16. Russell Menard, “From Servants to Slaves: The Transformation of the Chesapeake Labor System,” Southern Studies 16 (1977): 355. 90; and H. A. Gemery, “Emigration from the British Isles to the New World, 1630-1700: Inferences from Colonial Populations,” in Paul Uselding, ed., Research in Economic History, 5 (1980): 179-231. []
  17. Herlihy, “Population, Plague, and Social Change in Rural Pistoia, 1201-1430,” Economic History Review, 2d ser., 18 (1965): 225-44. []
  18. William W. Freehling, “The Founding Fathers and Slavery,” AHR 77 (1972): 81. 93; Ira Berlin, “Time, Space, and the Evolution of Afro-American Society in British Mainland North America,” ibid., 85 (1980): 44-78. []
  19. Bailyn, Education in the Forming of American Society (Chapel Hill, 1960), 15-17, 21-29; Peter Laslett, Household and Family in Past Time (Cambridge, 1972), 10-11, 11n. []
  20. For an effort to summarize and interpret the virtual library of writings on Anglo-American family life in the early modern period that has appeared in the twenty years since I attempted a “hypothetical” sketch, based on the information then available, in Education in the Forming of American Society, see Vivian C. Fox and Martin H. Quitt, Loving, Parenting, and Dying: The Family Cycle in England and America, Past and Present (New York, 1980), pt. 1. []
  21. See Imhof, “Historical Demography as Social History.” On the Ortssippenbücher, originally projected as thirty thousand volumes of local history tracing kin associations, to establish “pure” blood lines, from the sixteenth century to the present, see John Knodel, “Ortssippenbücher als Quelle für die Historische Demographie,” Geschichte und Gesellschaft, 1 (1975): 288-324. An excellent example is the Ortssippenbuch of the Palatine village of Lambsheim: Heinrich Rembe, ed., Lambsheim: Die Familien von 1547 bis 1800 . . ., volume 1 of the Heimatstelle Pfalz’s Beiträge zur Bevölkerungsgeschichte der Pfalz (Kaiserslautern, 1971). Excerpts from this volume related to the American migration of the eighteenth century have been published in translation by Don Yoder in Pennsylvania Folklife, 23, no. 2 (1973-74): 40ff. []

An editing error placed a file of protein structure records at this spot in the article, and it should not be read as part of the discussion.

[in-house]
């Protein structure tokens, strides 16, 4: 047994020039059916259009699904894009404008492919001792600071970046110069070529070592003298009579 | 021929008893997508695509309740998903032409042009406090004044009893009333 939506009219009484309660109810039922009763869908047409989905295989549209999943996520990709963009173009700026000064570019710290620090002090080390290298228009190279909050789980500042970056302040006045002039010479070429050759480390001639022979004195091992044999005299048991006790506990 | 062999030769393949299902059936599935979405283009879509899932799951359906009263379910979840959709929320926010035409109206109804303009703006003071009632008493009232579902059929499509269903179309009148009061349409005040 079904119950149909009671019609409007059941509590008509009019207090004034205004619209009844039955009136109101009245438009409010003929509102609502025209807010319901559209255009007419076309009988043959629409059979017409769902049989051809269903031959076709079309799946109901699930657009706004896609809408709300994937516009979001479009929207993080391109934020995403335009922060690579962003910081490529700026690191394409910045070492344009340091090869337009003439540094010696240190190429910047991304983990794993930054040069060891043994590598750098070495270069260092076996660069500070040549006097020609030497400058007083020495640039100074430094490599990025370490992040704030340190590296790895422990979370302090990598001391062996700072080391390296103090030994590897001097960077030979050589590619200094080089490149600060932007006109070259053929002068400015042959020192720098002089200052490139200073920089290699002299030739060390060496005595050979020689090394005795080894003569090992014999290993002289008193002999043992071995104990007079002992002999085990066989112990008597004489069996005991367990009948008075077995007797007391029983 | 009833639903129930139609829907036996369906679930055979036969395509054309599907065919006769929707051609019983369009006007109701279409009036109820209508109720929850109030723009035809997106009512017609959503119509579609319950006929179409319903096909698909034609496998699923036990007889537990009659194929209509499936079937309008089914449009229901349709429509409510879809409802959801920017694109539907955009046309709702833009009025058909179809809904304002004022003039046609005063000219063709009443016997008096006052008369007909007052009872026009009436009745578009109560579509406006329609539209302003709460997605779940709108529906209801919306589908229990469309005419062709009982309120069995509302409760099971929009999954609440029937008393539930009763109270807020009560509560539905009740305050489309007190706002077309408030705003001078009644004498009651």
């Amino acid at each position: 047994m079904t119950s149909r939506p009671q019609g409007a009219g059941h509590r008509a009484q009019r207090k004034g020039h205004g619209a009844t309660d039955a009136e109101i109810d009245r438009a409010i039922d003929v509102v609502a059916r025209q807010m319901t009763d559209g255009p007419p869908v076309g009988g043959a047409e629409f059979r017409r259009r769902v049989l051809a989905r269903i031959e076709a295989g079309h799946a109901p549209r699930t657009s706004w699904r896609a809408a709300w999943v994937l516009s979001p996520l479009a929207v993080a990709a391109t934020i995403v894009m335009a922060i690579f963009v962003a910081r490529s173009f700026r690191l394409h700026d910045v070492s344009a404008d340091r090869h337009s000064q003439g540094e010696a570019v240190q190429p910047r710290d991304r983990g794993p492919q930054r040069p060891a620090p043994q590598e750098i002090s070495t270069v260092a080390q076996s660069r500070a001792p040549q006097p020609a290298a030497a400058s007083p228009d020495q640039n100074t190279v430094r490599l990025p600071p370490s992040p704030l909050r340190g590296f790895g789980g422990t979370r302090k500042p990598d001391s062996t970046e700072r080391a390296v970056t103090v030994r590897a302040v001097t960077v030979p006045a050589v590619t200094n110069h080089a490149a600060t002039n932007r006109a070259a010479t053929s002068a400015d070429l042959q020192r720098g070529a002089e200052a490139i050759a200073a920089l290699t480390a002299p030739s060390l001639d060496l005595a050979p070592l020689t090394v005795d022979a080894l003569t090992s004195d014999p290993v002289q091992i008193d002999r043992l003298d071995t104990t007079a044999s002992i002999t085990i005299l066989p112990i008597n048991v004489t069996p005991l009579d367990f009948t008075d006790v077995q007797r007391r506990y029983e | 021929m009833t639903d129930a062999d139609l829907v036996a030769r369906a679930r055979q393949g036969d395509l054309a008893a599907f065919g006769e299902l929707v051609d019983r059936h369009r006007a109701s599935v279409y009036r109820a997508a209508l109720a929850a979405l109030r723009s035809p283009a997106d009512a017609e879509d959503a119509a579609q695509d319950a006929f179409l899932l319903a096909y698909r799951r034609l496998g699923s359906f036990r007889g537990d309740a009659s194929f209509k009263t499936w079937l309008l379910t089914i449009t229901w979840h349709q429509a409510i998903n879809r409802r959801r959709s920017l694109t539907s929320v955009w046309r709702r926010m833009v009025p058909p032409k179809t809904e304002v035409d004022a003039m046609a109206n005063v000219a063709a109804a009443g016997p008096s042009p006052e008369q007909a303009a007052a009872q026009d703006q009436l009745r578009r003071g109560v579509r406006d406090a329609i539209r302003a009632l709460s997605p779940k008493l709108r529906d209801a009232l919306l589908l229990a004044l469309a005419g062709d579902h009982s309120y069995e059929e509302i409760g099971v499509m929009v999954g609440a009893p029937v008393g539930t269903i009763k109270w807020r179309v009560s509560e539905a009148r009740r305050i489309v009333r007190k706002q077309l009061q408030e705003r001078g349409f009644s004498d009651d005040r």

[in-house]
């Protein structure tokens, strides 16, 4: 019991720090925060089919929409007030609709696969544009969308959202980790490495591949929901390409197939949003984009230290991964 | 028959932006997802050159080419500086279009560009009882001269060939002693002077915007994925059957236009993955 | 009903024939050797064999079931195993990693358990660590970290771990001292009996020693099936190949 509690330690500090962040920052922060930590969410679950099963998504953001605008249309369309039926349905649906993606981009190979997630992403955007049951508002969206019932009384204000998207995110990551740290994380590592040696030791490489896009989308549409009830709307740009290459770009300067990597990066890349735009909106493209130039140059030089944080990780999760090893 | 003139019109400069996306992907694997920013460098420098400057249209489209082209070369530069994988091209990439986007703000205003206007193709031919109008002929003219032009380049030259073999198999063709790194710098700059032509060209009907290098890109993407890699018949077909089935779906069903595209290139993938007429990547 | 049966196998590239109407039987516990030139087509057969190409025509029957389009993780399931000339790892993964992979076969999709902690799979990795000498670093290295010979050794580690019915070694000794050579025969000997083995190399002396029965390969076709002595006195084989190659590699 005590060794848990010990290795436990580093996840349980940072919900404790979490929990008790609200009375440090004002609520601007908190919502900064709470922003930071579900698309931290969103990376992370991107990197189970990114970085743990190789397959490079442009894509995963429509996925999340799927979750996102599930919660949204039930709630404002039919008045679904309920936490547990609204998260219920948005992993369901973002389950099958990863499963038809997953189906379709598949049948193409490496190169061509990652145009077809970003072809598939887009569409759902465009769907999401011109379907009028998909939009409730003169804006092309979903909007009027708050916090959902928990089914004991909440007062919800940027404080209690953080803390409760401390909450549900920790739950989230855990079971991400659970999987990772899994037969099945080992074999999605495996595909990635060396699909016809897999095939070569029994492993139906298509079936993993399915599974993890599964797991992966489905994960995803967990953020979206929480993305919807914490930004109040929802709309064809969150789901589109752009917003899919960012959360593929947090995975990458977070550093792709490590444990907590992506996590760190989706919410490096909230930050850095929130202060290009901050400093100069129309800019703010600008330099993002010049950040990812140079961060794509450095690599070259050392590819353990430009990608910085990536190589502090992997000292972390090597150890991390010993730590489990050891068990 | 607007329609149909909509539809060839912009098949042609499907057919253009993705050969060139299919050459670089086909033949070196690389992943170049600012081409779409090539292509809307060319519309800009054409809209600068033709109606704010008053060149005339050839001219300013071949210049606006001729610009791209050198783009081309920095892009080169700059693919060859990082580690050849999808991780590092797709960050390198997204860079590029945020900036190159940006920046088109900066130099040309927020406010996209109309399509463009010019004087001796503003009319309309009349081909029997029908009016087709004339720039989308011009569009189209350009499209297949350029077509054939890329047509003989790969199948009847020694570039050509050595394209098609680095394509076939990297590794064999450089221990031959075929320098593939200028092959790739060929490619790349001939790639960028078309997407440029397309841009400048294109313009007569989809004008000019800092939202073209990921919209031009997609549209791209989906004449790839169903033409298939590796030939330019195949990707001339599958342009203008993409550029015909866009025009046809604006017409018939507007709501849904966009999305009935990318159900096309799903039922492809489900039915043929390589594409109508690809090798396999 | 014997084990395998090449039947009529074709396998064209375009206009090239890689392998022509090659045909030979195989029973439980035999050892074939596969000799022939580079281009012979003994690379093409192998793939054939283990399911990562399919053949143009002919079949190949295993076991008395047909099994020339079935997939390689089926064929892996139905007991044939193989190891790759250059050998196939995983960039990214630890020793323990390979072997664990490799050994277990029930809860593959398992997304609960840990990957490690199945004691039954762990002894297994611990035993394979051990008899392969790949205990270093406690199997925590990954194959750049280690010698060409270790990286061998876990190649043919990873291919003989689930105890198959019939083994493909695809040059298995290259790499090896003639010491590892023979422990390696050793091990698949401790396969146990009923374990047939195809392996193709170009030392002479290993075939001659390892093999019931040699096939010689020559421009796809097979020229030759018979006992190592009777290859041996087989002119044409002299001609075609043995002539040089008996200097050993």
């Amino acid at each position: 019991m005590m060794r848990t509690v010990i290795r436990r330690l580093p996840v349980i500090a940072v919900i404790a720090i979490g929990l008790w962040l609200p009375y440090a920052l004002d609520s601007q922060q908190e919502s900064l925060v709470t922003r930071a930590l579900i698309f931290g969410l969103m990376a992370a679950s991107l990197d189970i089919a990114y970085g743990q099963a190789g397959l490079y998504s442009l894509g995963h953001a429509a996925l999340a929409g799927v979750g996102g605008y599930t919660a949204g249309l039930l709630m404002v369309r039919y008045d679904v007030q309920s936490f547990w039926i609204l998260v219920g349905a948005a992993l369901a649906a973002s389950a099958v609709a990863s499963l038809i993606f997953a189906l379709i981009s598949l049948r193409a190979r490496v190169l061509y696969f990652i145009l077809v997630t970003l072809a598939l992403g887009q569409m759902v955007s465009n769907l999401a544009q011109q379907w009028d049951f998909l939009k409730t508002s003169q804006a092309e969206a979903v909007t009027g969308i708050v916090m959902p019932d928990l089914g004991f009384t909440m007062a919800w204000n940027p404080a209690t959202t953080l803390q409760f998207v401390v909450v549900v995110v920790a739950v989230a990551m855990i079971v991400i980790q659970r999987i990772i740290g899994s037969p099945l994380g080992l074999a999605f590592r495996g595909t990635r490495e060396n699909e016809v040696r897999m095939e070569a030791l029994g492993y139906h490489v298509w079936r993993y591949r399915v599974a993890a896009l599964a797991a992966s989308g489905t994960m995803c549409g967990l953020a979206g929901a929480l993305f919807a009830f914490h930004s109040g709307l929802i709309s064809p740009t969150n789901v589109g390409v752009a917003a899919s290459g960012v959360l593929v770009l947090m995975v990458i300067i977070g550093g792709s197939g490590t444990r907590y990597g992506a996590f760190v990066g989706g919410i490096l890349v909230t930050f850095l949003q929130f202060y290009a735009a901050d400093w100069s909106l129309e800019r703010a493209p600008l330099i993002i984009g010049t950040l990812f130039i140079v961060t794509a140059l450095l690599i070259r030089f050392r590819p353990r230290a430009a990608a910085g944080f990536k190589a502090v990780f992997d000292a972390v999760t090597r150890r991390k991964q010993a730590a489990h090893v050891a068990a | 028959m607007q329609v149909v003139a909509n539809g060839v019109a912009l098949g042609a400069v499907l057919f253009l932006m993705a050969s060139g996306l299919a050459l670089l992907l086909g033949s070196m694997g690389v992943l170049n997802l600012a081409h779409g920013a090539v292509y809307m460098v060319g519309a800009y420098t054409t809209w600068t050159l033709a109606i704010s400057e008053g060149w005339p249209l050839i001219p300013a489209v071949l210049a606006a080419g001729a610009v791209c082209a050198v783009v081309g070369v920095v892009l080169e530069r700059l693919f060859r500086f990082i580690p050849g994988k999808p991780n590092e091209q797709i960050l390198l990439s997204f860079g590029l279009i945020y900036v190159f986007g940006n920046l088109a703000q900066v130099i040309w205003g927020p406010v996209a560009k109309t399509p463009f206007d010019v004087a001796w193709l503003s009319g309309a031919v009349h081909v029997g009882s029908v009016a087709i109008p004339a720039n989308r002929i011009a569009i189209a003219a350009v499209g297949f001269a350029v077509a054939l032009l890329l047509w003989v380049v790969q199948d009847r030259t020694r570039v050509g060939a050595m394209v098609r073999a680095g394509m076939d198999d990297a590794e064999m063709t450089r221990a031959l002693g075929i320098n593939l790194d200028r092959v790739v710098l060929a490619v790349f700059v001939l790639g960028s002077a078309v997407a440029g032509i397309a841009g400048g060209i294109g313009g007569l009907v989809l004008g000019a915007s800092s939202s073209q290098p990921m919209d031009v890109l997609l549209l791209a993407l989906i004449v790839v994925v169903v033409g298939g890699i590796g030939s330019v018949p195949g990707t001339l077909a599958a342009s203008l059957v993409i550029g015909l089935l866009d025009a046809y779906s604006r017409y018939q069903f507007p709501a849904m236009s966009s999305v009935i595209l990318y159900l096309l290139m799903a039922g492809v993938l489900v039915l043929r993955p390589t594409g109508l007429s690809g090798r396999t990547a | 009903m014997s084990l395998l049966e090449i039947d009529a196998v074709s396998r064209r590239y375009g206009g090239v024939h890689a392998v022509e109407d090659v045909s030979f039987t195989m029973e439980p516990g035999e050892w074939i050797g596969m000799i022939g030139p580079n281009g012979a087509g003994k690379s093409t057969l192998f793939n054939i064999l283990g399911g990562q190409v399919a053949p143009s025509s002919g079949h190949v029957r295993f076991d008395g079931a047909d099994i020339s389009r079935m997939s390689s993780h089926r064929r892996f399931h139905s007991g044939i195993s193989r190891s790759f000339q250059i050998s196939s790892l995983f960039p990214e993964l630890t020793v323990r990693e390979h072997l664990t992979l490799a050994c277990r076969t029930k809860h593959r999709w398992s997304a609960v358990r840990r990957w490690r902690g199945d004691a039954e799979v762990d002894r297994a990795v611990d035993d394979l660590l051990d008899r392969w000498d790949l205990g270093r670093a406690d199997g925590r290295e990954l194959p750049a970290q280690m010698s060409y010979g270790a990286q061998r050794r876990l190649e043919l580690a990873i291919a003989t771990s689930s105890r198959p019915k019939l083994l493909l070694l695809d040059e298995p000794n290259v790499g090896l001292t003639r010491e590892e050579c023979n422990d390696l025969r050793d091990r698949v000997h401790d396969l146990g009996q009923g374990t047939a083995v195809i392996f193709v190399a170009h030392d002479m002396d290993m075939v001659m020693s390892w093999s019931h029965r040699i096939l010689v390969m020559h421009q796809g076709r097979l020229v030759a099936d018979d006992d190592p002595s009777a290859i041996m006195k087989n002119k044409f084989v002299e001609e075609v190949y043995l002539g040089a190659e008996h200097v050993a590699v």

22. Communication has become almost instantaneous. So Peter Laslett, visiting the United States after having completed the manuscript of his Household and Family in Past Time, was shown the draft of an imaginative monographic article by an American graduate student on the life cycles of Austrian households in the 1760s. He saw the article’s relevance immediately, and hastily amended his manuscript to take account not merely of the new information but of a new point of view, a new dimension of the subject, which thereupon became built into the literature in a permanent way. See Laslett, Household and Family in Past Time, 21, 71, 150-51. The manuscript was that of Lutz Berkner, published as “The Stern Family and the Developmental Cycle of the Peasant Household: An Eighteenth-Century Austrian Example,” AHR, 77 (1972): 398-418. Berkner, however, was by no means satisfied that Laslett incorporated into his thinking the main idea of that essay. the idea that, studied as dynamic, living organisms, families were neither extended nor nuclear in structure; at certain phases of their development they were nuclear, at others extended. The basic argument of Household and Family in Past Time, Berkner wrote, remained “that the family has been nuclear in most western societies in the past,” but the evidence produced in the book proves “nothing of the sort.” Berkner, “The Use and Misuse of Census Data for the Historical Analysis of Family Structure,” Journal of Interdisciplinary History, 5 (1975): 738. []
  23. Goubert, Beauvais et le Beauvaisis de 1600-1730, 2 vols. (Paris, 1960); Patten, ed., Pre-Industrial England (Folkestone, Kent, 1979), chaps. 2, 6, and Rural-Urban Migration in Pre-Industrial England (Oxford University, School of Geography, Research Paper no. 6, 1973); Butlin, ed., The Development of the Irish Town (London, 1977), chap. 3; Soliday, “Marburg in Upper Hesse: A Research Report,” Journal of Family History, 2 (1977): 164-68. []
  24. Walker, German Home Towns: Community State, and General Estate, 1648-1871 (Ithaca, N.Y., 1971); Clark and Slack, eds., Crisis and Order in English Towns, 1500-1700 (London, 1972), and English Towns in Transition (Oxford, 1976); Patten, English Towns, 1500-1700 (Hamden, Conn., 1978); François, “Unterschichten und Armut in rheinischen Residenzstädten des 18. Jahrhunderts,” Vierteljahrschrift für Sozial- und Wirtschafisgeschichte, 62 (1975): 433-64; Hufton, The Poor of Eighteenth-Century France, 1750-1789 (Oxford, 1974); Jones, Wealth of a Nation to Be: The American Colonies on the Eve of the Revolution (New York, 1980). []
  25. Harald Runblorn and Hans Norman, eds., From Sweden to America: A History of the Migration (Minneapolis, 1976); Mörner, “Spanish Migration to the New World prior to 1810: A Report on the State of Research,” in Fredi Chiappelli et al., eds., First Images of America: The Impact of the Old World on the New, 2 (Berkeley and Los Angeles, 1976): 737-82; Boyd-Bowman, “Spanish Emigrants to the Indies, 1595-98: A Profile,” ibid., 723-35; Din, “Spanish Immigration to a French Land,” Louisiana Review, 5 (1976): 63-80. []